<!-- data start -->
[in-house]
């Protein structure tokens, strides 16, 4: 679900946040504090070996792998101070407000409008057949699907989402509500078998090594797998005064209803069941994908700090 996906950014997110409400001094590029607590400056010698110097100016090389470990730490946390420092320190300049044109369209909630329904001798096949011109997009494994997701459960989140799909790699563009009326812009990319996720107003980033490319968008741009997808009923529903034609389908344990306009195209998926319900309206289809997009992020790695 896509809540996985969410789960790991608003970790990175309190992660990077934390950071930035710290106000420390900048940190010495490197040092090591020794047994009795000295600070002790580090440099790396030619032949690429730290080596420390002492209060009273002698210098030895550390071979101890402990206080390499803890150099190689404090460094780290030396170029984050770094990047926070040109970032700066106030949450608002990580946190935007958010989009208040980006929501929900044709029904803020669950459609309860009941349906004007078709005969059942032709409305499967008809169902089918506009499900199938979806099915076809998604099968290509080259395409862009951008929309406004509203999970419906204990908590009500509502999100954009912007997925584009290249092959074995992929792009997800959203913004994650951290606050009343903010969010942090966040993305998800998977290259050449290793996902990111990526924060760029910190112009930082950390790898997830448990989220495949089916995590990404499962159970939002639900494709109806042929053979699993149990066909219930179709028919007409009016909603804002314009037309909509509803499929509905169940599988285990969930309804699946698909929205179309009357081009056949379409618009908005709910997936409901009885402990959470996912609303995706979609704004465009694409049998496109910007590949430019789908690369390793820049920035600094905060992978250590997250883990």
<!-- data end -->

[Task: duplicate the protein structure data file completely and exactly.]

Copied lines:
[in-house]
């Protein structure tokens, strides 16, 4: 679900946040504090070996792998101070407000409008057949699907989402509500078998090594797998005064209803069941994908700090 996906950014997110409400001094590029607590400056010698110097100016090389470990730490946390420092320190300049044109369209909630329904001798096949011109997009494994997701459960989140799909790699563009009326812009990319996720107003980033490319968008741009997808009923529903034609389908344990306009195209998926319900309206289809997009992020790695 896509809540996985969410789960790991608003970790990175309190992660990077934390950071930035710290106000420390900048940190010495490197040092090591020794047994009795000295600070002790580090440099790396030619032949690429730290080596420390002492209060009273002698210098030895550390071979101890402990206080390499803890150099190689404090460094780290030396170029984050770094990047926070040109970032700066106030949450608002990580946190935007958010989009208040980006929501929900044709029904803020669950459609309860009941349906004007078709005969059942032709409305499967008809169902089918506009499900199938979806099915076809998604099968290509080259395409862009951008929309406004509203999970419906204990908590009500509502999100954009912007997925584009290249092959074995992929792009997800959203913004994650951290606050009343903010969010942090966040993305998800998977290259050449290793996902990111990526924060760029910190112009930082950390790898997830448990989220495949089916995590990404499962159970939002639900494709109806042929053979699993149990066909219930179709028919007409009016909603804002314009037309909509509803499929509905169940599988285990969930309804699946698909929205179309009357081009056949379409618009908005709910997936409901009885402990959470996912609303995706979609704004465009694409049998496109910007590949430019789908690369390793820049920035600094905060992978250590997250883990």